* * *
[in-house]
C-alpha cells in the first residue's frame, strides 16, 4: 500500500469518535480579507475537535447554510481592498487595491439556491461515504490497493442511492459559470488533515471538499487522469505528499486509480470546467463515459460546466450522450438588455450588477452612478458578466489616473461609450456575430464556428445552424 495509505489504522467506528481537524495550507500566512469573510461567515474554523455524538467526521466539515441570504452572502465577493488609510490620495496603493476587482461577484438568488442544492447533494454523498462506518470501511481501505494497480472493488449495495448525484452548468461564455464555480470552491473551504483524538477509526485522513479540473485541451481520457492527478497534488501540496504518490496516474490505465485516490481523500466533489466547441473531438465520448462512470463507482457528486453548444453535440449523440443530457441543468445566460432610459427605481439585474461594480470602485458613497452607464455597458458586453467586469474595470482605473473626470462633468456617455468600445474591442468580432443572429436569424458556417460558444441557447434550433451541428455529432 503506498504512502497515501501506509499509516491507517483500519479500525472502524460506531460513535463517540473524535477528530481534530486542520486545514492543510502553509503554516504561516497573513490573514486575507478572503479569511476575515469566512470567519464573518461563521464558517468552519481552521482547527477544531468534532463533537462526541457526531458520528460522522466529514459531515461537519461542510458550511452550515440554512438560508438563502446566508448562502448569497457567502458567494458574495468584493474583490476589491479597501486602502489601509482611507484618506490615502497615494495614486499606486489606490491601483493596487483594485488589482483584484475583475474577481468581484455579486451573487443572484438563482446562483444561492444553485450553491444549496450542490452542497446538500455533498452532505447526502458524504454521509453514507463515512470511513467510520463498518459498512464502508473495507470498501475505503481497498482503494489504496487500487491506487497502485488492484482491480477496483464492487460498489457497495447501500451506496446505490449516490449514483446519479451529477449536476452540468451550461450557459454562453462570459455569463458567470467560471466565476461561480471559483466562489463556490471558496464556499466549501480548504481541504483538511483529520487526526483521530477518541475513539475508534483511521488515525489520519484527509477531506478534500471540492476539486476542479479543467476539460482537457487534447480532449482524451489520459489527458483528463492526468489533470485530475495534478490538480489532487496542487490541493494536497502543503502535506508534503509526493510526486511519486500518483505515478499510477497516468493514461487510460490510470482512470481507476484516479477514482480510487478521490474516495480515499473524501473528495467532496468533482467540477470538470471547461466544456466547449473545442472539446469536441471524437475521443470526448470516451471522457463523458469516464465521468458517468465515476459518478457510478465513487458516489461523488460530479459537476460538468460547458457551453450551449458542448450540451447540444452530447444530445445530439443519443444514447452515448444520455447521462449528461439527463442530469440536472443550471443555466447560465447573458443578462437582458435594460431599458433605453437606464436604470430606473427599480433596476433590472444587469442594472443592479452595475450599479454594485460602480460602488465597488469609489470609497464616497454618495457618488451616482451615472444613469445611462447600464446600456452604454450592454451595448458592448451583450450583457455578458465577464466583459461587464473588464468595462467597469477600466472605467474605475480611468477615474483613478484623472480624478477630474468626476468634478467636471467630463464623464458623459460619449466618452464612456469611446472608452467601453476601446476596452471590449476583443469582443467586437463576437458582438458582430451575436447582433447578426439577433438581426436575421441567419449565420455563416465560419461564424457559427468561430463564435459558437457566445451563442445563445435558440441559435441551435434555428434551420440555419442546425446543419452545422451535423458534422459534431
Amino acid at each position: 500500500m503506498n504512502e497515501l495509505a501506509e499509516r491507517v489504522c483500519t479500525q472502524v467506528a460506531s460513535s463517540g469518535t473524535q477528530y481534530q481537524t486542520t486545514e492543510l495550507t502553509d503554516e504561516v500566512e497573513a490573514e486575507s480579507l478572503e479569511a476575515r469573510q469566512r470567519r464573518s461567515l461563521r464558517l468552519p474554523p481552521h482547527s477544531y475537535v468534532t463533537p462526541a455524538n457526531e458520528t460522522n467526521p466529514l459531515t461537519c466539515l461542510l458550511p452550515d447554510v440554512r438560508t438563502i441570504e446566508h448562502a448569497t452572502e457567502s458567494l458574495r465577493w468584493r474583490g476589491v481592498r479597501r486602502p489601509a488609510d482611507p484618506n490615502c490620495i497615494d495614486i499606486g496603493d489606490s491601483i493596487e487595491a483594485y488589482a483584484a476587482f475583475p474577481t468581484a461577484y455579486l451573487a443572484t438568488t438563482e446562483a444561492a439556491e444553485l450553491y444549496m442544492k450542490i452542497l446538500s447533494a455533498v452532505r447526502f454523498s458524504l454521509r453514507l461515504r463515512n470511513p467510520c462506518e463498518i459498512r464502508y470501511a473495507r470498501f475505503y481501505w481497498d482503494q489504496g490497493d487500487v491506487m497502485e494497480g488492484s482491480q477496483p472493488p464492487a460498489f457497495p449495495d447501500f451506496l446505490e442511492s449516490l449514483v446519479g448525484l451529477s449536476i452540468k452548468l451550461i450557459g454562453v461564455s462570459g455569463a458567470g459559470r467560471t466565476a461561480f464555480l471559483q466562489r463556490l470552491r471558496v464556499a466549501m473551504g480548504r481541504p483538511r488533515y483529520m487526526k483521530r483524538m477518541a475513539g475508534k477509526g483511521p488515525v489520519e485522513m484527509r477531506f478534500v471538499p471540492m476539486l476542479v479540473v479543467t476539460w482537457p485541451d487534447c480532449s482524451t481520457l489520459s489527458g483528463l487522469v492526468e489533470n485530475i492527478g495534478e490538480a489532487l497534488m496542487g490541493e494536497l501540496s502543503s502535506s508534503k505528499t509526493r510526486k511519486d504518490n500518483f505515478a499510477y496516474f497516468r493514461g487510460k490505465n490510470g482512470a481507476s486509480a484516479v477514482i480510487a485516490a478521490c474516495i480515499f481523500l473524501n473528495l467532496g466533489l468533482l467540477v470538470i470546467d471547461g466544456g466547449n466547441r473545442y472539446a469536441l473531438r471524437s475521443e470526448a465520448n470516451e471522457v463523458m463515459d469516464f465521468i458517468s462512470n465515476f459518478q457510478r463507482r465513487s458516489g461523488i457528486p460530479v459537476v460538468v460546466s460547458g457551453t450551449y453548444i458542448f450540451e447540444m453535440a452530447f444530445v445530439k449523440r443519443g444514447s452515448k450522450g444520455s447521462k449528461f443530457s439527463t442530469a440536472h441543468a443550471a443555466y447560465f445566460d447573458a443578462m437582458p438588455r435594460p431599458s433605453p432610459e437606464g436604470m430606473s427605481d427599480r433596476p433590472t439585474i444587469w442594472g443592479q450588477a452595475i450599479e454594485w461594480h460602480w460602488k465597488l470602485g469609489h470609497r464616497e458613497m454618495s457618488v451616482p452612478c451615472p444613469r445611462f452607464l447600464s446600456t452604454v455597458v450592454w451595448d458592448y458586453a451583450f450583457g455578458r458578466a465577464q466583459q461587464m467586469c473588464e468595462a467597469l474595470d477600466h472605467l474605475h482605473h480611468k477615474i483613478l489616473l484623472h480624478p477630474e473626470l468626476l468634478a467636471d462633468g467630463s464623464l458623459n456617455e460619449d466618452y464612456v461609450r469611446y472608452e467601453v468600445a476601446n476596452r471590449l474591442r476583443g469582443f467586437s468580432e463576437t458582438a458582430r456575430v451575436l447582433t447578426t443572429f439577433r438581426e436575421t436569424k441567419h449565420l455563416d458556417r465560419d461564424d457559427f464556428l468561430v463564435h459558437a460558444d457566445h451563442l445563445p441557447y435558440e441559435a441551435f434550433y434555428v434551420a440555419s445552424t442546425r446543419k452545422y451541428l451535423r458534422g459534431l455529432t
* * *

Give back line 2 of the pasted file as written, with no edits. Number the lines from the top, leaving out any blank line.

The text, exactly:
C-alpha cells in the first residue's frame, strides 16, 4: 500500500469518535480579507475537535447554510481592498487595491439556491461515504490497493442511492459559470488533515471538499487522469505528499486509480470546467463515459460546466450522450438588455450588477452612478458578466489616473461609450456575430464556428445552424 495509505489504522467506528481537524495550507500566512469573510461567515474554523455524538467526521466539515441570504452572502465577493488609510490620495496603493476587482461577484438568488442544492447533494454523498462506518470501511481501505494497480472493488449495495448525484452548468461564455464555480470552491473551504483524538477509526485522513479540473485541451481520457492527478497534488501540496504518490496516474490505465485516490481523500466533489466547441473531438465520448462512470463507482457528486453548444453535440449523440443530457441543468445566460432610459427605481439585474461594480470602485458613497452607464455597458458586453467586469474595470482605473473626470462633468456617455468600445474591442468580432443572429436569424458556417460558444441557447434550433451541428455529432 503506498504512502497515501501506509499509516491507517483500519479500525472502524460506531460513535463517540473524535477528530481534530486542520486545514492543510502553509503554516504561516497573513490573514486575507478572503479569511476575515469566512470567519464573518461563521464558517468552519481552521482547527477544531468534532463533537462526541457526531458520528460522522466529514459531515461537519461542510458550511452550515440554512438560508438563502446566508448562502448569497457567502458567494458574495468584493474583490476589491479597501486602502489601509482611507484618506490615502497615494495614486499606486489606490491601483493596487483594485488589482483584484475583475474577481468581484455579486451573487443572484438563482446562483444561492444553485450553491444549496450542490452542497446538500455533498452532505447526502458524504454521509453514507463515512470511513467510520463498518459498512464502508473495507470498501475505503481497498482503494489504496487500487491506487497502485488492484482491480477496483464492487460498489457497495447501500451506496446505490449516490449514483446519479451529477449536476452540468451550461450557459454562453462570459455569463458567470467560471466565476461561480471559483466562489463556490471558496464556499466549501480548504481541504483538511483529520487526526483521530477518541475513539475508534483511521488515525489520519484527509477531506478534500471540492476539486476542479479543467476539460482537457487534447480532449482524451489520459489527458483528463492526468489533470485530475495534478490538480489532487496542487490541493494536497502543503502535506508534503509526493510526486511519486500518483505515478499510477497516468493514461487510460490510470482512470481507476484516479477514482480510487478521490474516495480515499473524501473528495467532496468533482467540477470538470471547461466544456466547449473545442472539446469536441471524437475521443470526448470516451471522457463523458469516464465521468458517468465515476459518478457510478465513487458516489461523488460530479459537476460538468460547458457551453450551449458542448450540451447540444452530447444530445445530439443519443444514447452515448444520455447521462449528461439527463442530469440536472443550471443555466447560465447573458443578462437582458435594460431599458433605453437606464436604470430606473427599480433596476433590472444587469442594472443592479452595475450599479454594485460602480460602488465597488469609489470609497464616497454618495457618488451616482451615472444613469445611462447600464446600456452604454450592454451595448458592448451583450450583457455578458465577464466583459461587464473588464468595462467597469477600466472605467474605475480611468477615474483613478484623472480624478477630474468626476468634478467636471467630463464623464458623459460619449466618452464612456469611446472608452467601453476601446476596452471590449476583443469582443467586437463576437458582438458582430451575436447582433447578426439577433438581426436575421441567419449565420455563416465560419461564424457559427468561430463564435459558437457566445451563442445563445435558440441559435441551435434555428434551420440555419442546425446543419452545422451535423458534422459534431